Protests turned violent Saturday morning at the site of torn-down buildings in the Cayuga Nation, as nation police clashed with members. State police were also involved, according to the nation.

After last week's seizure and destruction of 11 buildings which are Cayuga Nation property, the question of leadership and land ownership is still being debated.

Clint Halftown, who claims to be the leader of the Cayuga Nation council, said the buildings were torn down to gain back control of the land. He cited the federal government's declaration

"The Cayuga Nation Council is the proper leadership body and has received the written support of the overwhelming majority of Nation citizens. The Nation Council received written support of 62 percent of Nation citizens, a higher percentage of support than any U.S. president ever has received," Halftown said.

Traditionalists called a press conference to re-enforce the traditional leadership of clan mothers and their seven chiefs. 

"They have to go through a process by consensus from the chiefs from all the other five Haudenosaunee nation, it's not just in Cayuga nation we're bound together by that ceremony," said Faith Keeper and Subchief for Cayuga Nation Heron Clan Karl Hill.

After the press conference, traditionalists say they were reclaiming the land where they lived, did business, and went to school; the land they say belongs to them.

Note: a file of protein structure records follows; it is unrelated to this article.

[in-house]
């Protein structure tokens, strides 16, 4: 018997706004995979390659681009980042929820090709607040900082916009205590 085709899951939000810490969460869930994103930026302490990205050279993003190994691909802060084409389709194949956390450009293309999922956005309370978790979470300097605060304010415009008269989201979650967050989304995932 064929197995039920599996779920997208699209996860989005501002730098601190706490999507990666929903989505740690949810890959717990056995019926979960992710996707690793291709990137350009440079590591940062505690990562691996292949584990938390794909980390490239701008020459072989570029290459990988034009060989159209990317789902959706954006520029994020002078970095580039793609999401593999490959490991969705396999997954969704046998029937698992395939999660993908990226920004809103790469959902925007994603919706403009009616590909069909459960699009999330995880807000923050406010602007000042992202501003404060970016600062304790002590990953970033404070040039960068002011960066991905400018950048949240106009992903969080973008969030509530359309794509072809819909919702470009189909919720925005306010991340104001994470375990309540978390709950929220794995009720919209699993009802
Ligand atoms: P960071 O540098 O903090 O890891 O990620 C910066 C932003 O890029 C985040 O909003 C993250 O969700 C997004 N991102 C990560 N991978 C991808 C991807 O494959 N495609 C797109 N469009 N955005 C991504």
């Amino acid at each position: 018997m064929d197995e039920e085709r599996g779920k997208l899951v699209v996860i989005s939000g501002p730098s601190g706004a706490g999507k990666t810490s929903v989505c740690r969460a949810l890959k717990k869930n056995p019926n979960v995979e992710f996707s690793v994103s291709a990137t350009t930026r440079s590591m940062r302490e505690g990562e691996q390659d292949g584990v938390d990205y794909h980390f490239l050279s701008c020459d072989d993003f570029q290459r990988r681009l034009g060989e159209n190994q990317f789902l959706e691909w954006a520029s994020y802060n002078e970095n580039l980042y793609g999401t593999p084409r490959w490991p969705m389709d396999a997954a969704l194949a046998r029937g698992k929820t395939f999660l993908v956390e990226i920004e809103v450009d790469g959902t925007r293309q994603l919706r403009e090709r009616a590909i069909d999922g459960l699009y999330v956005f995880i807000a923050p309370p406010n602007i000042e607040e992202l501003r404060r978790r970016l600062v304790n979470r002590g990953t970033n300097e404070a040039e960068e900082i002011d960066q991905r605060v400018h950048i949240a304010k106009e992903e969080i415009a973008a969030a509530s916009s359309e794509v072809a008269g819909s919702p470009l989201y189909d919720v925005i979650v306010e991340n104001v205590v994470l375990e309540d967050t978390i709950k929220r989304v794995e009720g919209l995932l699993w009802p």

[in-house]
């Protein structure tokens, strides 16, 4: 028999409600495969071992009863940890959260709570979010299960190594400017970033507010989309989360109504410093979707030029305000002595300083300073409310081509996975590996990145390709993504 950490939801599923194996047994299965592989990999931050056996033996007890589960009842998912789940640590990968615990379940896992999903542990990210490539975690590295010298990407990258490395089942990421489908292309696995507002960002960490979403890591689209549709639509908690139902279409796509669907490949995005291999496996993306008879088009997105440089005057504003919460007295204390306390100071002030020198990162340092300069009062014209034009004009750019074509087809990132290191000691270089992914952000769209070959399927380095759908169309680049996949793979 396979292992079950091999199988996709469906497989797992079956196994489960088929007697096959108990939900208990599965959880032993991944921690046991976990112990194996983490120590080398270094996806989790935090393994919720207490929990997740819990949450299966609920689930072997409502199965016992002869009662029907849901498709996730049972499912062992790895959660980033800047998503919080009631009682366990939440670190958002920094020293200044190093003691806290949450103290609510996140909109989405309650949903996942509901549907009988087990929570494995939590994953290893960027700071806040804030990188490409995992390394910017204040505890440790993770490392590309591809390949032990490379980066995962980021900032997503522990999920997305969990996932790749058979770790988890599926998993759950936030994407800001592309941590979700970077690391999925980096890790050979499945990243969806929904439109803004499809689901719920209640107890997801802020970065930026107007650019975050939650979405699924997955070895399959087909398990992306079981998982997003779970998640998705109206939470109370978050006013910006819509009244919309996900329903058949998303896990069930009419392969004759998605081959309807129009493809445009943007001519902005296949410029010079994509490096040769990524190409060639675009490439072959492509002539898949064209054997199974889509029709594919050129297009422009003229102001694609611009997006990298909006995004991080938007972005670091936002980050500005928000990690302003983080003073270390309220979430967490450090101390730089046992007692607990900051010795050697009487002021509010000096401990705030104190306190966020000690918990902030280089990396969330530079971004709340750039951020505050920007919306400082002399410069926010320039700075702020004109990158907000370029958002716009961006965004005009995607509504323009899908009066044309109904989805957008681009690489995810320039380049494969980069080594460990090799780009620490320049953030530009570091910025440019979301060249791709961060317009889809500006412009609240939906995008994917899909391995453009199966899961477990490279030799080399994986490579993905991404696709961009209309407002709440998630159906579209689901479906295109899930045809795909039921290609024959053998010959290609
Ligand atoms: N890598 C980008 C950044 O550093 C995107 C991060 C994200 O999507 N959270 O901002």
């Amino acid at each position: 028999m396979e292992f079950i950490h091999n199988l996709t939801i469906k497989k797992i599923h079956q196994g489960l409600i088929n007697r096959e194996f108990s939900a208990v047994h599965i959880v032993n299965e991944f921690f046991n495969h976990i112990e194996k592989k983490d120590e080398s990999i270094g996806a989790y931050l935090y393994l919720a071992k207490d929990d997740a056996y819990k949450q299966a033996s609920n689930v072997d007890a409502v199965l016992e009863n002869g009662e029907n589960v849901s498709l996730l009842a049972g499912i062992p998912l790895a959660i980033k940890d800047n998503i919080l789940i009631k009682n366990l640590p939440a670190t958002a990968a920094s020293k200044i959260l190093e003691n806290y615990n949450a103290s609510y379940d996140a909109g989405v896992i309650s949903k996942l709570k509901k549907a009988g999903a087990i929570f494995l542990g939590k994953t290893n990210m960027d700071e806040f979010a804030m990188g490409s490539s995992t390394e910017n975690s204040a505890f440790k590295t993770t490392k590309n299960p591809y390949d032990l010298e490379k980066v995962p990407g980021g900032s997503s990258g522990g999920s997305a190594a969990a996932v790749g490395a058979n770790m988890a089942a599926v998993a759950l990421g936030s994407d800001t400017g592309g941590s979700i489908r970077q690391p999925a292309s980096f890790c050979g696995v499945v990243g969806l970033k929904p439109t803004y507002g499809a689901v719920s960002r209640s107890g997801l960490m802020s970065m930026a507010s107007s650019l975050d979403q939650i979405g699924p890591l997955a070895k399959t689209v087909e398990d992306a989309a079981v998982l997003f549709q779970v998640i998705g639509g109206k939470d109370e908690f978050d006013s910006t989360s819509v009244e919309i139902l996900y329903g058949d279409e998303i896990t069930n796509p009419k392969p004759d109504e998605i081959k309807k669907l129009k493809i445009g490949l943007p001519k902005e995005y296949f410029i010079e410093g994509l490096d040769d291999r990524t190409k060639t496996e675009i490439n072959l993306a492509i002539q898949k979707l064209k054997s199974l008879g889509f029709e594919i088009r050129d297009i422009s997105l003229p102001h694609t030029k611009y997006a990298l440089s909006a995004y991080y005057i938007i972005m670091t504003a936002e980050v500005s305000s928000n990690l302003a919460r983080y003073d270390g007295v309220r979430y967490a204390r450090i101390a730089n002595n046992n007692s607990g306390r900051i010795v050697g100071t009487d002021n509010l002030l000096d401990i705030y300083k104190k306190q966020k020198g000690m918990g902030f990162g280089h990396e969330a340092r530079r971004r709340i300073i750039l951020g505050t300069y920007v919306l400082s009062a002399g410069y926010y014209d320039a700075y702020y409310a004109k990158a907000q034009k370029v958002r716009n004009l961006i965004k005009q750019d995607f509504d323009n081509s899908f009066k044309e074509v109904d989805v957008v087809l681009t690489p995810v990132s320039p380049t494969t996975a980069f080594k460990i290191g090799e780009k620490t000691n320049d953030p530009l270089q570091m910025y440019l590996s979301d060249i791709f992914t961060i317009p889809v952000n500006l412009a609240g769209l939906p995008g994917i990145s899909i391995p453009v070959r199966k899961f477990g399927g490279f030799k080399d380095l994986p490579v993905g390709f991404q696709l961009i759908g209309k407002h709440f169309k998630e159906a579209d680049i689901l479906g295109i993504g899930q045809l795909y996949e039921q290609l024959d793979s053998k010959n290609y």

But then on Saturday, things turned violent.

"Some of our people have succumbed to the antagonistic — which resulted in the melee that just occurred," said Leanna Young, a member of the Heron Clan.  

Officers from Halftown's police force pepper-sprayed traditionalists and arrested three men. 

"My husband was tackled to the ground, with at least four officers on top of him. They had him in a chokehold, would not let him go, they took him away, and will not tell me where they're taking him," said  Rachael Bowman, wife of a traditional Cayuga Nation employee.

Following Saturday’s protests, the council released the statement below:

Traditionalists say those arrested committed no crimes, claiming Halftown is outside of Cayuga tradition, creating a government and force of his own.

"They're willing to do anything for the money [Halftown's] paying them. It's all about money, they don't have jurisdiction here, they're all white men," Bowman said. 

Traditionalists say the hardest part of this all is they're all family members of the Cayuga Nation.

"I think that's what hurts the most. He is one of us, he is my family and my family is doing this to the rest of my family, the rest of my people. This is not how we solve our differences, this is not how we come together," Young said.

While they still stand, they say they'll stand tall until they can find peace.